This article is taken from the March 2021 issue of The Critic. To get the full magazine why not subscribe? Right now we’re offering three issue for just £5.
It’s an ill theatrical wind that blows some good for radio drama, with British acting talent exiled from the stage, stuck at home (or in the case of one actress friend, rehearsing for a much-delayed role in her shed), keen to keep flexing their dramatic muscles and heading for projects on the airwaves.
It’s also the reason why I have moved for a stint from writing about theatre to exploring radio and podcast offerings — beneficiaries of more dedicated attention as we search for breaks in the day and relief from the repetitious fare served up by Netflix algorithms.
It’s an ill theatrical wind that blows some good for radio drama
The live drama drought has led to a flourishing crop of plays and adaptations on Radios 3 and 4 and a fortuitous leap forward for the BBC Sounds app in its fiction output (not before time). It has also helped commissioners break their own “fourth wall” by having drama air first on the networks to perk up interest and then drive us to the more bingeable experience of listening via the Sounds app.
The steeper challenge for commissioners will be in finding the right mix to keep existing radio drama devotees happy while bringing on that elusive new audience, who have wandered off to US offerings from the launch of the podcast crime hit Serial. First Out caught my attention as a story which showcased some of the abiding strengths of “trad” radio plays. Mike (Sam Troughton) is struggling to cope with years of unhappy comparison with his more gifted sibling Jim (Peter Sullivan). Identical twins born to a cabbie family in Essex, they find themselves scratchily united after years of feuding over politics, class and lifestyles by the abrupt death of their parents in a care home from Covid. Jim has become an introspective academic, Mike is a self-made man who prides himself on independence — a thin veneer for resentments which hark back to birth order and the “albatross” of twinhood.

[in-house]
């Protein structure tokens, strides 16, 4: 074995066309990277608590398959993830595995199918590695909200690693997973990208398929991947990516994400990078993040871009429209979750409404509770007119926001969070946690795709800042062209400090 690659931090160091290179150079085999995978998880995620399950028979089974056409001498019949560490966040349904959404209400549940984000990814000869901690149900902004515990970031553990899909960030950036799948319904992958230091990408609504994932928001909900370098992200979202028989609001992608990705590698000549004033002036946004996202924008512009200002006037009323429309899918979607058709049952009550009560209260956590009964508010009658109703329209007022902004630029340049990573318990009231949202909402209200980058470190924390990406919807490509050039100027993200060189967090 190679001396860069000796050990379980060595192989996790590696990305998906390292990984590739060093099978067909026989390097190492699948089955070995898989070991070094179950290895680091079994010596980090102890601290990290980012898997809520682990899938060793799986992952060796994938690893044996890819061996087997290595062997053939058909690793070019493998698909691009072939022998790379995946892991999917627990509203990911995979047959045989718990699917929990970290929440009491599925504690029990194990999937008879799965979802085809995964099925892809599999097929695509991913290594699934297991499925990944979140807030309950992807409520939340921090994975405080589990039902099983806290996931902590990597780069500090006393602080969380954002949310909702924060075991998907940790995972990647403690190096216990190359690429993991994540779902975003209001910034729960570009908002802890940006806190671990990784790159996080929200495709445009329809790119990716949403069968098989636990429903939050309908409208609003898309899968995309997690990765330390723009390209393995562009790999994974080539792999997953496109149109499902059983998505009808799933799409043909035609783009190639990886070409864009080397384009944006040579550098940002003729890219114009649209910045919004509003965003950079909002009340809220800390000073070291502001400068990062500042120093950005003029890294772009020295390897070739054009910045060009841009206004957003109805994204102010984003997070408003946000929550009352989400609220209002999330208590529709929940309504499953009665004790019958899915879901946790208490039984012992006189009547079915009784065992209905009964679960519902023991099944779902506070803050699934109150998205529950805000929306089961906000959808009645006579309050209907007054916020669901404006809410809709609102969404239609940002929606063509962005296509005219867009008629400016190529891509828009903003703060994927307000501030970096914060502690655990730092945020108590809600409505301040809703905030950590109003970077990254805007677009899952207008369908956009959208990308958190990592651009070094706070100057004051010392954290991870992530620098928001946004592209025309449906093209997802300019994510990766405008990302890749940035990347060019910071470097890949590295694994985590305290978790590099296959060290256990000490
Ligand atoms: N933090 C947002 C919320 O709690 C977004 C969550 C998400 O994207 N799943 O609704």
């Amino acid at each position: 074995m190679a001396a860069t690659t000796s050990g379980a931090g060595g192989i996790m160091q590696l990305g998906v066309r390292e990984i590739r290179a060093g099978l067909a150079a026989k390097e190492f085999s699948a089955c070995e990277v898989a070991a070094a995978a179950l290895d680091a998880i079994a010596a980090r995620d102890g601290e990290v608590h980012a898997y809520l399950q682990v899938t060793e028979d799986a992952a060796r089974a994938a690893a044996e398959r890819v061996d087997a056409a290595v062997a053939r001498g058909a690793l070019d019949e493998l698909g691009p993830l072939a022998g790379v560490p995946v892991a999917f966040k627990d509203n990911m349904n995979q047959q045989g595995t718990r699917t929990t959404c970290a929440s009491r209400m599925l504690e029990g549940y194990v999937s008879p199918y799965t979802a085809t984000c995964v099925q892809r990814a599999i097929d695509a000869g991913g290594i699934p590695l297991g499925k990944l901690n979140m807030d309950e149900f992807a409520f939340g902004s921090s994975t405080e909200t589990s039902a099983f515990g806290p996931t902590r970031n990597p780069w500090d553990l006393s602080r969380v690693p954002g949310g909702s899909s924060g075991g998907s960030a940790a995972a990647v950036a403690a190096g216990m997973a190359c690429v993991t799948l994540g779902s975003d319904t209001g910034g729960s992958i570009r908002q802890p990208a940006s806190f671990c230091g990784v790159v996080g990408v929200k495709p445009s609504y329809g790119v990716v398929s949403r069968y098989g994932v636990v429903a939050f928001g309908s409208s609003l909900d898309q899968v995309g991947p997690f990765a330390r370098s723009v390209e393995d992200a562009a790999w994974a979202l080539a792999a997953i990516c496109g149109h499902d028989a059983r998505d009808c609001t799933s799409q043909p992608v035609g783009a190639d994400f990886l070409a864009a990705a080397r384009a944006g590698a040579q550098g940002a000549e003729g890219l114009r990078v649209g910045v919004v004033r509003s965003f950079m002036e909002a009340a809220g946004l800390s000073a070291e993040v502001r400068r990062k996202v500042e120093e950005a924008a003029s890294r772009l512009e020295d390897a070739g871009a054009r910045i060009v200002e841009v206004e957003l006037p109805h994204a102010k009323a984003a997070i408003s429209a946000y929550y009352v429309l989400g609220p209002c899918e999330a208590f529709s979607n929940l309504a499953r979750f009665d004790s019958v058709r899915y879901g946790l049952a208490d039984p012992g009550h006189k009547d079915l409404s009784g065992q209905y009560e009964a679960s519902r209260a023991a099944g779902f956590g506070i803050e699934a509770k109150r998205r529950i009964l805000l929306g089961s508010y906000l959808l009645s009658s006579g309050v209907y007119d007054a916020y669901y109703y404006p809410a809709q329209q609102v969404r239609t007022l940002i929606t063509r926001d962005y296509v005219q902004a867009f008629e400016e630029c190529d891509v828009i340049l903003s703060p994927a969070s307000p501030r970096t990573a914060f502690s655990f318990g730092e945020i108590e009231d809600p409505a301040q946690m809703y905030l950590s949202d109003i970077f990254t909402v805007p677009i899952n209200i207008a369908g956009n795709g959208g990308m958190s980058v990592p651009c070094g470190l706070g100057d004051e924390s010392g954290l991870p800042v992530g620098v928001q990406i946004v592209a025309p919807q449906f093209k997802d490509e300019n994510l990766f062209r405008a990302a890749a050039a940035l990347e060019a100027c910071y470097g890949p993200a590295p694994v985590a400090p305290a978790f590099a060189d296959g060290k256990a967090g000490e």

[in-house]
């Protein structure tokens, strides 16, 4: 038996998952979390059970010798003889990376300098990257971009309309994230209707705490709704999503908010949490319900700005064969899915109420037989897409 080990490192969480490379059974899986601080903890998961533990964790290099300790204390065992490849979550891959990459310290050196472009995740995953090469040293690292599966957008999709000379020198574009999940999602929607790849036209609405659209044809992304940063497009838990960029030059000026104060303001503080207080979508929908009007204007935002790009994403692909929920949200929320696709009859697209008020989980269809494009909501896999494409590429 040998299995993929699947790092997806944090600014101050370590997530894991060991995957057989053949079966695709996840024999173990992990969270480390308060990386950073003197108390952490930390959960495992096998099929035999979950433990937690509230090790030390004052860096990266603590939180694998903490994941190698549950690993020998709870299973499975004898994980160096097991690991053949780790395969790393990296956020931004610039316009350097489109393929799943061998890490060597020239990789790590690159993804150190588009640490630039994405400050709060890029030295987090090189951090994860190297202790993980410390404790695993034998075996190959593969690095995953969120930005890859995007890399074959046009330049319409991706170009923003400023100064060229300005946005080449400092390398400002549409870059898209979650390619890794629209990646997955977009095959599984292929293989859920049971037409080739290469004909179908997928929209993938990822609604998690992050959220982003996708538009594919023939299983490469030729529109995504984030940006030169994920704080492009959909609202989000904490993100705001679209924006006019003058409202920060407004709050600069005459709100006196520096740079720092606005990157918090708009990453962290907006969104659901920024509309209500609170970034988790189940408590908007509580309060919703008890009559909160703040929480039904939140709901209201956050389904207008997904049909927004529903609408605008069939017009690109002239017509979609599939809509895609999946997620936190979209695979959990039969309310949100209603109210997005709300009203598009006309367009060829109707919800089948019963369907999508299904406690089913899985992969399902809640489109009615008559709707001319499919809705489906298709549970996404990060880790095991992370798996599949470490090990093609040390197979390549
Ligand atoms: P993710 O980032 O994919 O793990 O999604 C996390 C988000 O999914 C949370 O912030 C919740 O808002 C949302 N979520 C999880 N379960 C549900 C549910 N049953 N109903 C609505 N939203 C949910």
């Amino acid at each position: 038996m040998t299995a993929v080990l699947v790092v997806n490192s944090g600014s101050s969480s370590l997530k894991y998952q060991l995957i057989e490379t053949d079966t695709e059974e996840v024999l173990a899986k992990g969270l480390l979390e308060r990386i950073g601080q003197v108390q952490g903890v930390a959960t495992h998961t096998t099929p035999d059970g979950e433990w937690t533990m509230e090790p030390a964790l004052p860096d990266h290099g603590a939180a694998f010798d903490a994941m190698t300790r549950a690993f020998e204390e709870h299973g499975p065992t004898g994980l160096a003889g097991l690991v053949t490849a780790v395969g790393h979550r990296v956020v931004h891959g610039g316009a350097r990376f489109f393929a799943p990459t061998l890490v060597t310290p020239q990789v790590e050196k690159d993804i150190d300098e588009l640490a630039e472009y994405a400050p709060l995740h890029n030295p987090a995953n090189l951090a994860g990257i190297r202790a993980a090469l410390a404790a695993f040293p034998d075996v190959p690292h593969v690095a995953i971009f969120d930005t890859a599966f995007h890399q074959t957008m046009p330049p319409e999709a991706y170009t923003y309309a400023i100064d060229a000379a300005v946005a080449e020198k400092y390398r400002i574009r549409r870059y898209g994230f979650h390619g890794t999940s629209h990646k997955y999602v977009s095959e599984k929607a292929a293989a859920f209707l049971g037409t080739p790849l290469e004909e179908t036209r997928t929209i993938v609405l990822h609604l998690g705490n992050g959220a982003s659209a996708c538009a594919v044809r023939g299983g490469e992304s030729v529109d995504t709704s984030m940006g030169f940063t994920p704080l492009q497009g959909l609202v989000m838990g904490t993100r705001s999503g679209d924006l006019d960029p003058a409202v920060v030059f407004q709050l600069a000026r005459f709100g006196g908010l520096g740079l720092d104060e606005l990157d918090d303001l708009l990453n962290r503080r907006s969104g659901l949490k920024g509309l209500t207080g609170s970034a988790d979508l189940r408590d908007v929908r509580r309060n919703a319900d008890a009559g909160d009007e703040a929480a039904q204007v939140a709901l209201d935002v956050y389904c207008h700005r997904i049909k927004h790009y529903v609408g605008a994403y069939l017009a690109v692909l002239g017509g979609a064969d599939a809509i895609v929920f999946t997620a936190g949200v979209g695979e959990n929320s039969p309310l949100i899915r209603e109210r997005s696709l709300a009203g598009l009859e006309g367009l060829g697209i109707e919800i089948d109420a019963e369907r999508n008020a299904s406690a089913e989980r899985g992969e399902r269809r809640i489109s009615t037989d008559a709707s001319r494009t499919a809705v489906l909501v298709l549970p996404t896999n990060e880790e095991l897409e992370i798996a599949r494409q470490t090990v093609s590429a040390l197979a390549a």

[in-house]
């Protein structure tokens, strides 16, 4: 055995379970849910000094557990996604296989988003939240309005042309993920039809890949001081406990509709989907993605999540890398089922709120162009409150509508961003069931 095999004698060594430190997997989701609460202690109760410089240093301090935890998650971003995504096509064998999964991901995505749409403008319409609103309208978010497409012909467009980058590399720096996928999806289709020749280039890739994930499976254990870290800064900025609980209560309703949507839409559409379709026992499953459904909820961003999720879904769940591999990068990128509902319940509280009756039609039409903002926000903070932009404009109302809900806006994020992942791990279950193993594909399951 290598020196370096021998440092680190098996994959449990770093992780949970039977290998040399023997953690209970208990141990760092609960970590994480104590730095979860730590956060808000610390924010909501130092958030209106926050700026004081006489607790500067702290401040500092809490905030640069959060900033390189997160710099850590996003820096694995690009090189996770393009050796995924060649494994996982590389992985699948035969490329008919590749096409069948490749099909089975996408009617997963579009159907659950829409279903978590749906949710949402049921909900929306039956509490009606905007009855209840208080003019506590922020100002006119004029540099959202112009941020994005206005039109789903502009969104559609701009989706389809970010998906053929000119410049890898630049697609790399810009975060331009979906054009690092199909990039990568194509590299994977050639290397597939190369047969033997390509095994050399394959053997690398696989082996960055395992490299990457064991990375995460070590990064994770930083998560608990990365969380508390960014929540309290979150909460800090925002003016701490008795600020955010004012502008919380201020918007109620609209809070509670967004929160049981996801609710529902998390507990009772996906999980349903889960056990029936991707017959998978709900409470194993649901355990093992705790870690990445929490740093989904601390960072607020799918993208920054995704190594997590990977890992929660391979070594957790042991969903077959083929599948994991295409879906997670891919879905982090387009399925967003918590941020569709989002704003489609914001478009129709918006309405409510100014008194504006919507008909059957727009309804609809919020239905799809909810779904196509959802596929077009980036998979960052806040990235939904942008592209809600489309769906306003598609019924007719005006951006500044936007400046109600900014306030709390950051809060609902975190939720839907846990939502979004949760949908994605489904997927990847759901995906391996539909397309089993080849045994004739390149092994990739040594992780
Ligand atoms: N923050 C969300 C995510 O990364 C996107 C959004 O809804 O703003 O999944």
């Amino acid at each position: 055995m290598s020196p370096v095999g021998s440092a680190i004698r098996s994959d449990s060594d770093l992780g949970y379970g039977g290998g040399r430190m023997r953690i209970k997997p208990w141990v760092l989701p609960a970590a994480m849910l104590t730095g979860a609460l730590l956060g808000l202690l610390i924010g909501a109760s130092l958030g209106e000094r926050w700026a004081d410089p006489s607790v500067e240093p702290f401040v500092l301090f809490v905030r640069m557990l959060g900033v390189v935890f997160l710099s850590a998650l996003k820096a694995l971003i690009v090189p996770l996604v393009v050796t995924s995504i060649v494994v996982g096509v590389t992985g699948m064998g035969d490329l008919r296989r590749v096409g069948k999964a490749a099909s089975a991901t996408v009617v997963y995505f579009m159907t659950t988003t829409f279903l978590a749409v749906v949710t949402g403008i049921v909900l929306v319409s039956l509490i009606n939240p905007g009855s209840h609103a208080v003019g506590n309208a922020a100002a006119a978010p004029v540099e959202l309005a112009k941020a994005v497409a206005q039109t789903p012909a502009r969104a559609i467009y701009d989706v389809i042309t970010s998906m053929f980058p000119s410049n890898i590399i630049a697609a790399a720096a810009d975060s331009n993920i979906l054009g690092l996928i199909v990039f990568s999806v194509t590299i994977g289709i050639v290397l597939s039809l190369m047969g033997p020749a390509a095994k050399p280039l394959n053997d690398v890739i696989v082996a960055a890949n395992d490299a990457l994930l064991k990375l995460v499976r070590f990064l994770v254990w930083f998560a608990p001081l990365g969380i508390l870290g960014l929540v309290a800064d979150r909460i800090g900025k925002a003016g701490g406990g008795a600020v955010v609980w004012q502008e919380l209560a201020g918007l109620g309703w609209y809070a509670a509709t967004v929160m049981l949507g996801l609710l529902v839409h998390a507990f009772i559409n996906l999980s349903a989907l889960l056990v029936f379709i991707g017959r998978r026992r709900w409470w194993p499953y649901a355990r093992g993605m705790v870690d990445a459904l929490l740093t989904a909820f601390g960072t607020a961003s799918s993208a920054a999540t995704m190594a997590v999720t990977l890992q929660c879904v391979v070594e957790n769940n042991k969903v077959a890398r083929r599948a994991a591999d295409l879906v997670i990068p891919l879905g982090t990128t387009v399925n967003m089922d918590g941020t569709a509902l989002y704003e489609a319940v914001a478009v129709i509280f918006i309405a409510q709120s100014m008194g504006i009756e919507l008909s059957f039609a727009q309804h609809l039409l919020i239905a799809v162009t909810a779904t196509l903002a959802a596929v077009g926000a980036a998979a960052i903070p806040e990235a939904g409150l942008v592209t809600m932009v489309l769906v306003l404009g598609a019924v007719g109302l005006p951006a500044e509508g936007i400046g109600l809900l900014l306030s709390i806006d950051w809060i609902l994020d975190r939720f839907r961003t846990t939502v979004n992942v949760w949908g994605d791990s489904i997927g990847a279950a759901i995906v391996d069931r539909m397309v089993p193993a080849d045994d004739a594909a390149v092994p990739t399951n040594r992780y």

Jim is the neat organiser with controlling tendencies, Mike the touchy one who says things like, “It would have been good to talk first” whenever his brother makes a decision. In some ways it is a very old story — the strains of social mobility as the boys are dispatched to “posh school”, which suits Jim but alienates Mike.
Radio drama often struggles with working-class accents and speech rhythms and is a bit prone to bouts of over-signalling about regional differences (Geordies invariably chippy and never well-off, cockneys chirpy). Writer David Eldridge, who hails from Romford and has set much of his work in urban Essex, largely escapes the caricature. An hour is a long time on radio, however, and chunks of dialogue needed a red pen to weed out a textbook sociology lecture. “You cried when Thatcher resigned, I cheered” is a so-very-BBC example of stagily reaching for the Iron Lady when a point might be made more subtly. Still, you don’t have to have a twin to warm to the tangle of love and insecurity that First Out captured.